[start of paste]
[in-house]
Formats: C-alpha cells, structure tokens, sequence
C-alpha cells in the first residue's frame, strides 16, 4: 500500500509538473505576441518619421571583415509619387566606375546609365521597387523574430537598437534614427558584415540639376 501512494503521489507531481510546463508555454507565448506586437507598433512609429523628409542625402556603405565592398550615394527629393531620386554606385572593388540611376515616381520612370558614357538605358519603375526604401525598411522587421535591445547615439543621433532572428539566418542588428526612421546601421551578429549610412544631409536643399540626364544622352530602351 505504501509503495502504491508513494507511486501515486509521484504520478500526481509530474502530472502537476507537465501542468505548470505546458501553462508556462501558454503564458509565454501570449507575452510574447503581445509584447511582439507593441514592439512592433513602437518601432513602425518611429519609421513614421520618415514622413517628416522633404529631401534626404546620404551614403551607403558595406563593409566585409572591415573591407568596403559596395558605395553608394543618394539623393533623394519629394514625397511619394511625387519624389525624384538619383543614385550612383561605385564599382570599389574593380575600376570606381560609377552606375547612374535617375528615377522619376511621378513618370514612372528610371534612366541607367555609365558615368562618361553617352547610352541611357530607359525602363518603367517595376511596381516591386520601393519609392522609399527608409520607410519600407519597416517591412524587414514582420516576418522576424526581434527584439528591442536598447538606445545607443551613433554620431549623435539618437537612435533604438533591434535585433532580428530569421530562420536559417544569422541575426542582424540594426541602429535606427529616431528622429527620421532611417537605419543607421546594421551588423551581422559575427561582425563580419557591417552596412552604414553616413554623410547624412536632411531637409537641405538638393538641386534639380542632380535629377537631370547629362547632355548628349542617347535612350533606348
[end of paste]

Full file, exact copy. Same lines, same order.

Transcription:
[in-house]
Formats: C-alpha cells, structure tokens, sequence
C-alpha cells in the first residue's frame, strides 16, 4: 500500500509538473505576441518619421571583415509619387566606375546609365521597387523574430537598437534614427558584415540639376 501512494503521489507531481510546463508555454507565448506586437507598433512609429523628409542625402556603405565592398550615394527629393531620386554606385572593388540611376515616381520612370558614357538605358519603375526604401525598411522587421535591445547615439543621433532572428539566418542588428526612421546601421551578429549610412544631409536643399540626364544622352530602351 505504501509503495502504491508513494507511486501515486509521484504520478500526481509530474502530472502537476507537465501542468505548470505546458501553462508556462501558454503564458509565454501570449507575452510574447503581445509584447511582439507593441514592439512592433513602437518601432513602425518611429519609421513614421520618415514622413517628416522633404529631401534626404546620404551614403551607403558595406563593409566585409572591415573591407568596403559596395558605395553608394543618394539623393533623394519629394514625397511619394511625387519624389525624384538619383543614385550612383561605385564599382570599389574593380575600376570606381560609377552606375547612374535617375528615377522619376511621378513618370514612372528610371534612366541607367555609365558615368562618361553617352547610352541611357530607359525602363518603367517595376511596381516591386520601393519609392522609399527608409520607410519600407519597416517591412524587414514582420516576418522576424526581434527584439528591442536598447538606445545607443551613433554620431549623435539618437537612435533604438533591434535585433532580428530569421530562420536559417544569422541575426542582424540594426541602429535606427529616431528622429527620421532611417537605419543607421546594421551588423551581422559575427561582425563580419557591417552596412552604414553616413554623410547624412536632411531637409537641405538638393538641386534639380542632380535629377537631370547629362547632355548628349542617347535612350533606348